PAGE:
Two internationally distinguished African Artists have a dream of introducing a new phenomenon that would engender African culture amongst artists (musicians, actors/actress, visual artist and others from countries around the continent. Liberian international Curator, Sarah Güsten-Marr and Sir Black (Kojo Yibor) have embarked upon an endeavor that intends to acquaint artists with the culture of their counterparts in other African countries.
Sir Black is the founder of Ehalakasa Ghana and Güsten-Marr is the founder of GalleryGM, Yorkshire England and a philanthropist. They joined forces to create this new initiative called “Cultural Crossings“.
Cultural Crossings will yearly provide the opportunity for chosen Liberian or Ghanaian artists to explore other African cultures in other countries. Güsten-Marr, who was orphaned from birth, already runs her own international artist in resident program in England. Her mother died while giving birth to her and she was adopted by a German family from that day.
The launch of the initiative was held at the Best Western Premier Hotel in Accra recently where Güsten-Marr and a Liberian international actor, Omanza Shaw were in attendance.
“The both of us passionately bout this project because we believe the importance of cultural understanding and this is what we want our artists on the continent to be doing. We want a better image for Africa out there. Let us tell our own stories and let’s stop the strangers from doing that because they will just say anything they want to say which necessarily does not portray Africa’s positive image,” she told the Daily Observer in a telephone conversation from her Yorkshire home in England.
The Cultural Crossing project is firstly focusing on Ghanaians and Liberians Artists and the success from this pilot project will leads to its extension to other parts of the continent, Güsten-Marr said.
Traveling means finding education and knowledge and their plan is to network the African talents/minds. Sarah and Sir Black want to empower these local artists. “One of my major motivating factors was Rocky Dawuni. He has been a very great inspiration for me and congrats to him on The Grammys – his nomination alone means a great win and we are proud of him. I’m honoured to have his wife/Manager here with us who passionately supports the dream as well as Rocky Dawuni does,” Sarah added.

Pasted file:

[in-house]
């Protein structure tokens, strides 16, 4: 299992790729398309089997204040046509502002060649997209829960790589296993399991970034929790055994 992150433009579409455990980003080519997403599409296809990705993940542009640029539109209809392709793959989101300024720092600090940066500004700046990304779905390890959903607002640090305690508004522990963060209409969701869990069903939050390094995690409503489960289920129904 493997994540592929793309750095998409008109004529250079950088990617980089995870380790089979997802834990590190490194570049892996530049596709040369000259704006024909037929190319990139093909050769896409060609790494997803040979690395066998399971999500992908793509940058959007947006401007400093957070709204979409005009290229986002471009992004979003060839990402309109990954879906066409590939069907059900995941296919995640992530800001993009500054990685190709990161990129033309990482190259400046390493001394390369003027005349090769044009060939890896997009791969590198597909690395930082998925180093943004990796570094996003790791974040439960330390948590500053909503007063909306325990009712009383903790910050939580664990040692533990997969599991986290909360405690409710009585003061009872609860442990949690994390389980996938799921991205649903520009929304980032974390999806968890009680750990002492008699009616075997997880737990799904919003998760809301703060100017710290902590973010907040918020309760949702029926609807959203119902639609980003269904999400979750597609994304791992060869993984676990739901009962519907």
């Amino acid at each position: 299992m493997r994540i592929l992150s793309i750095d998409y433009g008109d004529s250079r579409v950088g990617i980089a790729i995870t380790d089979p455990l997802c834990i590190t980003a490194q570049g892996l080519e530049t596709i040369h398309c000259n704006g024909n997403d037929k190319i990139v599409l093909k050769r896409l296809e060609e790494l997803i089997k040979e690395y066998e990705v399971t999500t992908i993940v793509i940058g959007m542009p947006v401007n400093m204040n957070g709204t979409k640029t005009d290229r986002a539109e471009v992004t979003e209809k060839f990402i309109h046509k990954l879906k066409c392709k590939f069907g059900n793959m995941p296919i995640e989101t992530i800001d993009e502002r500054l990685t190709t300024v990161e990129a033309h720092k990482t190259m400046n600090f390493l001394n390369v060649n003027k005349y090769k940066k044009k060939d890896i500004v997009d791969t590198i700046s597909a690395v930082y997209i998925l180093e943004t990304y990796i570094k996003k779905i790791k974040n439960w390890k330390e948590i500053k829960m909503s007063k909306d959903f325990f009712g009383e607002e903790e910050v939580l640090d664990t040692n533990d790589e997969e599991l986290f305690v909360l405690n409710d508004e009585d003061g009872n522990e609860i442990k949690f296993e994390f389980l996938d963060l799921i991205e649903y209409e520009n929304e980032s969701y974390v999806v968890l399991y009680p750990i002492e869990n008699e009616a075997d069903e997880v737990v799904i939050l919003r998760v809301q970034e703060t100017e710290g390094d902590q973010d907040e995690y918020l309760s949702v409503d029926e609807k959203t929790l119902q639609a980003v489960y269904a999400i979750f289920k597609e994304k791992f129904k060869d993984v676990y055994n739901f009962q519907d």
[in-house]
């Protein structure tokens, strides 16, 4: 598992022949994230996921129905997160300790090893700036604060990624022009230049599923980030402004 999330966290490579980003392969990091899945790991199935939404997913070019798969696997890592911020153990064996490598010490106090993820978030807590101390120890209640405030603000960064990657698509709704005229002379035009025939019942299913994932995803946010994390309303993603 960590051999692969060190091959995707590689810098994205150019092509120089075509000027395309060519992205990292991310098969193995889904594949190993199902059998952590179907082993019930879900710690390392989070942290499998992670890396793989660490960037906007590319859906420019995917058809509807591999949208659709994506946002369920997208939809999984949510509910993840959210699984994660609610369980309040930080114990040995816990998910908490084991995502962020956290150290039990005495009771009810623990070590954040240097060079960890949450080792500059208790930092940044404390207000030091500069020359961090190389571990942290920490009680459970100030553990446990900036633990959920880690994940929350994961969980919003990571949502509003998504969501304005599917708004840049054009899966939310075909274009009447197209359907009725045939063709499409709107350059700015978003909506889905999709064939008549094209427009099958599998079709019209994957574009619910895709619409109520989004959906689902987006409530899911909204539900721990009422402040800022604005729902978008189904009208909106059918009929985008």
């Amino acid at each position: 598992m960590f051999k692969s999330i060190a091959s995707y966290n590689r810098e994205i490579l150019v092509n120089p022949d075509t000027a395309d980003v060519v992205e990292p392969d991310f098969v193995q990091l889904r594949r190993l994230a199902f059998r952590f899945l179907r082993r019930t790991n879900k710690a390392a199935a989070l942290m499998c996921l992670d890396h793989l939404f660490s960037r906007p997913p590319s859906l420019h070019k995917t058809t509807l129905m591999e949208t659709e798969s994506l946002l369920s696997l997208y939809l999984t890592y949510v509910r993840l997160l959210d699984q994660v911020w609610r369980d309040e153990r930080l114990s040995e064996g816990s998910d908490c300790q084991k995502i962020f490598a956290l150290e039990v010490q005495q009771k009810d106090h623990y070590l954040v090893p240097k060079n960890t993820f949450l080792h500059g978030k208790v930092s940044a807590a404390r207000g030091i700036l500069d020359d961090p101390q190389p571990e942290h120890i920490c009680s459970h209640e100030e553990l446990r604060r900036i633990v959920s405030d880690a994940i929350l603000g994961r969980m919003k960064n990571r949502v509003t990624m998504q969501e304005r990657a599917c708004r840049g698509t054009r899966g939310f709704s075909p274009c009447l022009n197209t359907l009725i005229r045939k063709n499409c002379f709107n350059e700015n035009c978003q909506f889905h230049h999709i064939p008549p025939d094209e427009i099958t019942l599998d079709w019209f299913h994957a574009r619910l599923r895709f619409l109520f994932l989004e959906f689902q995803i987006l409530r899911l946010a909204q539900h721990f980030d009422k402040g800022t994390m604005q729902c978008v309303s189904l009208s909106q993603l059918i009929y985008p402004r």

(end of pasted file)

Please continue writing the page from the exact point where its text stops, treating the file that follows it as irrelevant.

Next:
In addition to this initiative, Güsten-Marr has land in a subburd of Accra, (Kokrobite). She says this is where her next investment is to engage the school children at a foster facility there to engage in farming and hygiene, occasionally cleaning the community where they live.
“This is a good way to help ourselves improve our health and agriculture and as well teach the younger generation how to live for themselves and not to grow up depending on others. I have pledged to support from the start with Ghc 500 to Ghc 1,000 every 8 weeks. BBC London is also supporting me and I gather lots of clothes within Ghana, Nigeria, and other parts of the world to bring to foster kids. I was raised an orphan too so it is very dear to my heart to care for these people. I am looking forward to building an exchange team in various countries to share ideas,” she said.
Ghana Deputy Minister of Tourism, Culture and Creative Arts, Dzifa Gomashie, also graced the occasion and pledged her office unflinching support to the project. She is quoted as saying that “the Ghana culture forum group would get some form of funding to support the Ehalakasa group and the Cultural Crossings initiative.”
Present at the occasion were notable figures like Daddy Bosco, celebrated actor Omanza Shaw (of ’Deadly Voyage’ and ‘Ultimate Paradise’ fame) of Liberia and others prominent Ghanaian Artists.